The first several days of Mike Madaras’s suspension came on a scheduled week off, so he didn’t miss much. It was the next week, as the Maryland football team returned to College Park to begin training camp, when the sophomore left tackle began to reflect.

“It helped me sit back and think about where I was at, what I was doing with myself, and it gave me a good perspective of what I want to do,” he said Thursday.

Madaras declined to disclose the details of his two-week, university-imposed suspension, instead deferring to Coach Randy Edsall. According to Maryland’s student-athlete conduct code, only one violation justifies a two-week suspension: a second failed drug test.

Standing just inside the practice field gates after Thursday’s workout, Madaras’s third practice in full pads after serving the suspension, the former Good Counsel standout appeared far more comfortable in a public setting, speaking firmly and enthusiastically about the upcoming season. Understand, Madaras was still 17 years old when he began protecting the blind side full-time last year, overtaking Nick Klemm as Maryland’s starting left tackle in the fifth game. He seemed quiet and almost nervous during interviews. Learning the offense was hard enough.

“I feel more confident in what I’m doing,” Madaras said. “When I came in here, no matter what I just didn’t; want to do something that would compromise me or my teammates. But I know how things work now, and I feel better about talking to media, talking to other people, and I feel more confident about me playing.”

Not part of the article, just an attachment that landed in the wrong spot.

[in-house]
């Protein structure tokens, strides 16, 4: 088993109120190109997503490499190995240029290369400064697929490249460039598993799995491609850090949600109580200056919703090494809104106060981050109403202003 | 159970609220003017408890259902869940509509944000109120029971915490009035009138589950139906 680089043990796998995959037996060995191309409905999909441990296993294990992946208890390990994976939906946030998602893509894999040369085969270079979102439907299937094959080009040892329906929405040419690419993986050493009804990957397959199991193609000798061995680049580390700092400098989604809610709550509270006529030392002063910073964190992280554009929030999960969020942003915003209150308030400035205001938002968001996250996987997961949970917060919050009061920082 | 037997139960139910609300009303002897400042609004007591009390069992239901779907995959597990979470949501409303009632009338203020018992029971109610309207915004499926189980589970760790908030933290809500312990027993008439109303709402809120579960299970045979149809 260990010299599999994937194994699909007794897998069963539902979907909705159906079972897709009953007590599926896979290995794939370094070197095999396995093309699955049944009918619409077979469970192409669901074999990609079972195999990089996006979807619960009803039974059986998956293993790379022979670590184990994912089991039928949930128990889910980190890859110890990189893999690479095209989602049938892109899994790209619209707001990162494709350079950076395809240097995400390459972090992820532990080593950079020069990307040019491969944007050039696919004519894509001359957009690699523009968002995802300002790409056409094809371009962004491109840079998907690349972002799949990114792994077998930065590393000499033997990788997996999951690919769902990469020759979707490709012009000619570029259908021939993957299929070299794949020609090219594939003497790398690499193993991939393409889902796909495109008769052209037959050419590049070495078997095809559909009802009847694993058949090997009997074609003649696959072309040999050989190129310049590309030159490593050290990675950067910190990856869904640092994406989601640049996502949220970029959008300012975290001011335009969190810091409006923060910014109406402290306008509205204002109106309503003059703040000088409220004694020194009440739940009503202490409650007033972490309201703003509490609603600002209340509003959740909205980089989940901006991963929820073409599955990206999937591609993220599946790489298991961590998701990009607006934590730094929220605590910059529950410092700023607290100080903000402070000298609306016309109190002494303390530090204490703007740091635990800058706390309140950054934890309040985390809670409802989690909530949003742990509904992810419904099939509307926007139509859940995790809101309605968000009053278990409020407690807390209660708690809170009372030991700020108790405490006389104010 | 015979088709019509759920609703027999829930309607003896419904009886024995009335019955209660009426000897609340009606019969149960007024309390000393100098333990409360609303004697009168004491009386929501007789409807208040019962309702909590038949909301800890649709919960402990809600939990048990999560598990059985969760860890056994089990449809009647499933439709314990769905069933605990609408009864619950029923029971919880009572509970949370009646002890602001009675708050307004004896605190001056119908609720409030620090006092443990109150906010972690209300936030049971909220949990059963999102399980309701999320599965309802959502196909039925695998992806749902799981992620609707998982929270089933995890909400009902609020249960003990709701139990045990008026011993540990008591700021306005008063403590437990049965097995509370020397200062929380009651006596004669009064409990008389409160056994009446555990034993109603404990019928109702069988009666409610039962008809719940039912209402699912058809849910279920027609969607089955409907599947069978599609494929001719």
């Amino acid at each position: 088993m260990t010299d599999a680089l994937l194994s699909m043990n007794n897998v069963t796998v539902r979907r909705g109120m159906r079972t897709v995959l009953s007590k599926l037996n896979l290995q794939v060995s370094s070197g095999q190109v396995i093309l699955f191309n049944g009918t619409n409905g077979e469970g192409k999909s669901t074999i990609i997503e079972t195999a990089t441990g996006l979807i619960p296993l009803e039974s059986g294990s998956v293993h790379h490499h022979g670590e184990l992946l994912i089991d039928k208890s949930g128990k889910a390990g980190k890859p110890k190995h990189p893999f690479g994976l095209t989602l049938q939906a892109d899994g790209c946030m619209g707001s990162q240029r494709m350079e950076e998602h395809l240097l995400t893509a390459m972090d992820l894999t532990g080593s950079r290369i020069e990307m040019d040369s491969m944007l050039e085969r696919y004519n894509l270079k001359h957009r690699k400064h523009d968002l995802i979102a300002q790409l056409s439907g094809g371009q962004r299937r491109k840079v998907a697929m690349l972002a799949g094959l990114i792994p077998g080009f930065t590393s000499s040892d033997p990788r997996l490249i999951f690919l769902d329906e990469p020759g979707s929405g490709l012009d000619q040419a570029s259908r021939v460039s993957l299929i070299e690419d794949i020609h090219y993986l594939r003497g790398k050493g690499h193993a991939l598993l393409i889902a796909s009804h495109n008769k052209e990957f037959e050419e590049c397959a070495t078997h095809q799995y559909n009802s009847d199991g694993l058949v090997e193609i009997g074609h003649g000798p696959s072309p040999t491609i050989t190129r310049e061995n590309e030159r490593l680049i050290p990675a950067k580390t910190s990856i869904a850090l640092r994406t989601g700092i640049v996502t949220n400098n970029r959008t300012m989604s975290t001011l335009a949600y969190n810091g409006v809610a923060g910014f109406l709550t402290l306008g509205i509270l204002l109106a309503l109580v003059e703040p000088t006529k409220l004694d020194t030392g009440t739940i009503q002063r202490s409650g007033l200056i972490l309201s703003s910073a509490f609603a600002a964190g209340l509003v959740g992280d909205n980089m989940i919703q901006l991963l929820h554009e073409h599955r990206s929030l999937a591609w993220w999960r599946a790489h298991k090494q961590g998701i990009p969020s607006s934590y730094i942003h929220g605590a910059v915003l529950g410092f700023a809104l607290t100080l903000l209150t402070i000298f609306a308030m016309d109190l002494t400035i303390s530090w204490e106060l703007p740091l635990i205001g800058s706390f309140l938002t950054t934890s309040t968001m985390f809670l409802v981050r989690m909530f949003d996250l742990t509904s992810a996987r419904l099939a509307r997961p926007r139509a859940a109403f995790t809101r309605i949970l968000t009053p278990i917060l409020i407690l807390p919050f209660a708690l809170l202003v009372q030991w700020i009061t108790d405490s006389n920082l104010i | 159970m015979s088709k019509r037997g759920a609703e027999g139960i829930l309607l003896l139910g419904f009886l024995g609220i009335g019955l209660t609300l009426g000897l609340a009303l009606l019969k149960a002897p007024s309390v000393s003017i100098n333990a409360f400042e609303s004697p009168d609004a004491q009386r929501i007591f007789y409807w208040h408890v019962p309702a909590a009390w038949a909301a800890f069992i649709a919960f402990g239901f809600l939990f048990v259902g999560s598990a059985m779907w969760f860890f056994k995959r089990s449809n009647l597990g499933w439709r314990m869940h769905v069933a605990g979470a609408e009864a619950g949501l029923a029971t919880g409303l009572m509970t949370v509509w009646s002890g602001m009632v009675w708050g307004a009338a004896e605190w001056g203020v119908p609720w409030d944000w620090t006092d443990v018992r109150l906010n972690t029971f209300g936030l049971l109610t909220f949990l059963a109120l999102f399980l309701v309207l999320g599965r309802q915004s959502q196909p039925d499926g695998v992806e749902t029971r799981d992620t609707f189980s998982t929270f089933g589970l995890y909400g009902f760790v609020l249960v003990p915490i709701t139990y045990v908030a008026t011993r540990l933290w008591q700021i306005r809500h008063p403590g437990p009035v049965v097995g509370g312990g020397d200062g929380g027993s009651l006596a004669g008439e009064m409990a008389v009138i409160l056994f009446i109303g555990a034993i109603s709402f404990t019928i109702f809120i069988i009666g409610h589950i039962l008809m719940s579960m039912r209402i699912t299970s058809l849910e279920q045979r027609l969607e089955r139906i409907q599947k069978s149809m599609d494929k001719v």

The Terrapins need a confident Madaras, too. An Under Armour all-American in high school, he could anchor Maryland’s offensive line for the next three years. Breakdowns rarely came on his side last season. Over the winter, he focused on gaining weight and increasing strength. He was quick enough as a freshman, but encountered issues against bigger defensive linemen.

The larger concern might not be sack-hungry behemoths, but Madaras himself. After returning from the suspension, he sat down with Maryland’s coaches and outlined a plan for the future. Owning up to his mistakes was a start. And somewhere down the line, he may even reflect on those two weeks as the moment of rejuvenation, the rebirth of a new Mike Madaras.

“Most definitely,” Madaras said, pausing to sigh. “That two-week suspension, wasn’t happy when it was happening, but looking back on it, I really do think that was a good thing. It put a perspective on things. … I really think this put me back on track.”

Once Madaras returned, teammates said it was like he never left.

“There was almost no phase period,” center Sal Conaboy said. “He was really on his stuff while he was out, so when he came back, it was like he was right in there. He never missed a beat. So that was good to see, that he could come out and start making calls right away, having that confidence to actually make the calls and run with it.”